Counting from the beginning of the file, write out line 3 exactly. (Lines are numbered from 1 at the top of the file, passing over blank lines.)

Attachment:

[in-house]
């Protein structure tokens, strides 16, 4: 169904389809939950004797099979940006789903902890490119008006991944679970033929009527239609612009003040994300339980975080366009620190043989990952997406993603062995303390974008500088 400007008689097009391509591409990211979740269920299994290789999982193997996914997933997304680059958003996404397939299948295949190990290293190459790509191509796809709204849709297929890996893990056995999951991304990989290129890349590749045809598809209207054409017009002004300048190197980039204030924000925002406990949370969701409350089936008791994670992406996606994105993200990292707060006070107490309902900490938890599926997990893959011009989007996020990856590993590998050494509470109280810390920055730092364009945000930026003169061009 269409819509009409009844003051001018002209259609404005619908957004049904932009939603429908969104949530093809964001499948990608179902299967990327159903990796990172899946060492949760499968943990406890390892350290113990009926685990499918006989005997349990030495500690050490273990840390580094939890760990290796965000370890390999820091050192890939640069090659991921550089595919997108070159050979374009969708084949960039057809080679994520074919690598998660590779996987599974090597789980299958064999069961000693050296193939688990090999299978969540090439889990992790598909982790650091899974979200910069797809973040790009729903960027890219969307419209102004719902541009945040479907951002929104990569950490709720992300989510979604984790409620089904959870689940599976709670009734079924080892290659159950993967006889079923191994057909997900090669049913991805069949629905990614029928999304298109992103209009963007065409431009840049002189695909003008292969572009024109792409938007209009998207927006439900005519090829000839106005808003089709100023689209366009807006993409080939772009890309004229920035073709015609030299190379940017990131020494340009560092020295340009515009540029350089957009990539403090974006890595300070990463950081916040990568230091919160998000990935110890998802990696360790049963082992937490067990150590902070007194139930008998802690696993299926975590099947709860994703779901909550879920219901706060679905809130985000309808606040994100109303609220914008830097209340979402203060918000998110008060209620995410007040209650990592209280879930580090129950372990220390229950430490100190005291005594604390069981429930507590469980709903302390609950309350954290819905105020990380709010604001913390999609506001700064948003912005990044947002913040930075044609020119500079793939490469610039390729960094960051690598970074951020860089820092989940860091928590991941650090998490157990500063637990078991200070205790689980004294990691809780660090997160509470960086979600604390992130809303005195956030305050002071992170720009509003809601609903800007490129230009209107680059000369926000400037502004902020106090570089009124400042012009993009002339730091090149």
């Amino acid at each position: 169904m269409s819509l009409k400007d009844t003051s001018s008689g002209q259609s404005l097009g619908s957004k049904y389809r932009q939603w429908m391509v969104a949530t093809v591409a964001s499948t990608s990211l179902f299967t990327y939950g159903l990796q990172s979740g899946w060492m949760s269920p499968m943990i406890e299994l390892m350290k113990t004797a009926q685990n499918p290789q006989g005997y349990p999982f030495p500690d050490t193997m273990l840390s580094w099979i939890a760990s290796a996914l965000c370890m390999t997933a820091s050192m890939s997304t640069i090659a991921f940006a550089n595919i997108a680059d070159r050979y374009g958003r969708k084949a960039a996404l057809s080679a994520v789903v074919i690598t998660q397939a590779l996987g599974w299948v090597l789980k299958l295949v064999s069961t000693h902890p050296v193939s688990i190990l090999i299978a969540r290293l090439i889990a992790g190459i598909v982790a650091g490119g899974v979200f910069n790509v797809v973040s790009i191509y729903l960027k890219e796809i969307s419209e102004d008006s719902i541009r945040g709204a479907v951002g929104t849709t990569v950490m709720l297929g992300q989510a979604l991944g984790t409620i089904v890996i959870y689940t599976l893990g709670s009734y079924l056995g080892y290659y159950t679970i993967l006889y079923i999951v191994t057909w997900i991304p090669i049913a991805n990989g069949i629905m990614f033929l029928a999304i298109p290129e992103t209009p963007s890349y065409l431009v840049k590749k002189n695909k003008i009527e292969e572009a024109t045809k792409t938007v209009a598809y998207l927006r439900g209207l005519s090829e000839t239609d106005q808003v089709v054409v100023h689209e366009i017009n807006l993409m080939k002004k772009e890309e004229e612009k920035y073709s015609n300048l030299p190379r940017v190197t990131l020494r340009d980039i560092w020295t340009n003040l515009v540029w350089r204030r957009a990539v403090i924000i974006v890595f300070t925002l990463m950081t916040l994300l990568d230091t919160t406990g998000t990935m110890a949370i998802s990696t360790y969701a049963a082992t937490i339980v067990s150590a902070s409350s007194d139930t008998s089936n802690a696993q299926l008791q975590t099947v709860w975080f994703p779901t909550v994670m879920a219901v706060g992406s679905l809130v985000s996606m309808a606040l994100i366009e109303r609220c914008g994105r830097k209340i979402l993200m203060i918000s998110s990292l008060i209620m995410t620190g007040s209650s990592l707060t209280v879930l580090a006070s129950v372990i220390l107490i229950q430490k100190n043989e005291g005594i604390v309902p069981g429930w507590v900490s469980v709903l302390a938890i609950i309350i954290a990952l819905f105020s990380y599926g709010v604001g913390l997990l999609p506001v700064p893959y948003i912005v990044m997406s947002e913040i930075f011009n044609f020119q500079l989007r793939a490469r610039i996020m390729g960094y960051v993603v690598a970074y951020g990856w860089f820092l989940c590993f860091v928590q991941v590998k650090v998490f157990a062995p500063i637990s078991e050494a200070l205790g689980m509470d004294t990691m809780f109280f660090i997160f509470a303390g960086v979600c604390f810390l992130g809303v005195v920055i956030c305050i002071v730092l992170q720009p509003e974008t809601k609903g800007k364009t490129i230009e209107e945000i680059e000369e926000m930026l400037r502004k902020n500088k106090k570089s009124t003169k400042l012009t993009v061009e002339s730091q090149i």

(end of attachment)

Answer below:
């Amino acid at each position: 169904m269409s819509l009409k400007d009844t003051s001018s008689g002209q259609s404005l097009g619908s957004k049904y389809r932009q939603w429908m391509v969104a949530t093809v591409a964001s499948t990608s990211l179902f299967t990327y939950g159903l990796q990172s979740g899946w060492m949760s269920p499968m943990i406890e299994l390892m350290k113990t004797a009926q685990n499918p290789q006989g005997y349990p999982f030495p500690d050490t193997m273990l840390s580094w099979i939890a760990s290796a996914l965000c370890m390999t997933a820091s050192m890939s997304t640069i090659a991921f940006a550089n595919i997108a680059d070159r050979y374009g958003r969708k084949a960039a996404l057809s080679a994520v789903v074919i690598t998660q397939a590779l996987g599974w299948v090597l789980k299958l295949v064999s069961t000693h902890p050296v193939s688990i190990l090999i299978a969540r290293l090439i889990a992790g190459i598909v982790a650091g490119g899974v979200f910069n790509v797809v973040s790009i191509y729903l960027k890219e796809i969307s419209e102004d008006s719902i541009r945040g709204a479907v951002g929104t849709t990569v950490m709720l297929g992300q989510a979604l991944g984790t409620i089904v890996i959870y689940t599976l893990g709670s009734y079924l056995g080892y290659y159950t679970i993967l006889y079923i999951v191994t057909w997900i991304p090669i049913a991805n990989g069949i629905m990614f033929l029928a999304i298109p290129e992103t209009p963007s890349y065409l431009v840049k590749k002189n695909k003008i009527e292969e572009a024109t045809k792409t938007v209009a598809y998207l927006r439900g209207l005519s090829e000839t239609d106005q808003v089709v054409v100023h689209e366009i017009n807006l993409m080939k002004k772009e890309e004229e612009k920035y073709s015609n300048l030299p190379r940017v190197t990131l020494r340009d980039i560092w020295t340009n003040l515009v540029w350089r204030r957009a990539v403090i924000i974006v890595f300070t925002l990463m950081t916040l994300l990568d230091t919160t406990g998000t990935m110890a949370i998802s990696t360790y969701a049963a082992t937490i339980v067990s150590a902070s409350s007194d139930t008998s089936n802690a696993q299926l008791q975590t099947v709860w975080f994703p779901t909550v994670m879920a219901v706060g992406s679905l809130v985000s996606m309808a606040l994100i366009e109303r609220c914008g994105r830097k209340i979402l993200m203060i918000s998110s990292l008060i209620m995410t620190g007040s209650s990592l707060t209280v879930l580090a006070s129950v372990i220390l107490i229950q430490k100190n043989e005291g005594i604390v309902p069981g429930w507590v900490s469980v709903l302390a938890i609950i309350i954290a990952l819905f105020s990380y599926g709010v604001g913390l997990l999609p506001v700064p893959y948003i912005v990044m997406s947002e913040i930075f011009n044609f020119q500079l989007r793939a490469r610039i996020m390729g960094y960051v993603v690598a970074y951020g990856w860089f820092l989940c590993f860091v928590q991941v590998k650090v998490f157990a062995p500063i637990s078991e050494a200070l205790g689980m509470d004294t990691m809780f109280f660090i997160f509470a303390g960086v979600c604390f810390l992130g809303v005195v920055i956030c305050i002071v730092l992170q720009p509003e974008t809601k609903g800007k364009t490129i230009e209107e945000i680059e000369e926000m930026l400037r502004k902020n500088k106090k570089s009124t003169k400042l012009t993009v061009e002339s730091q090149i």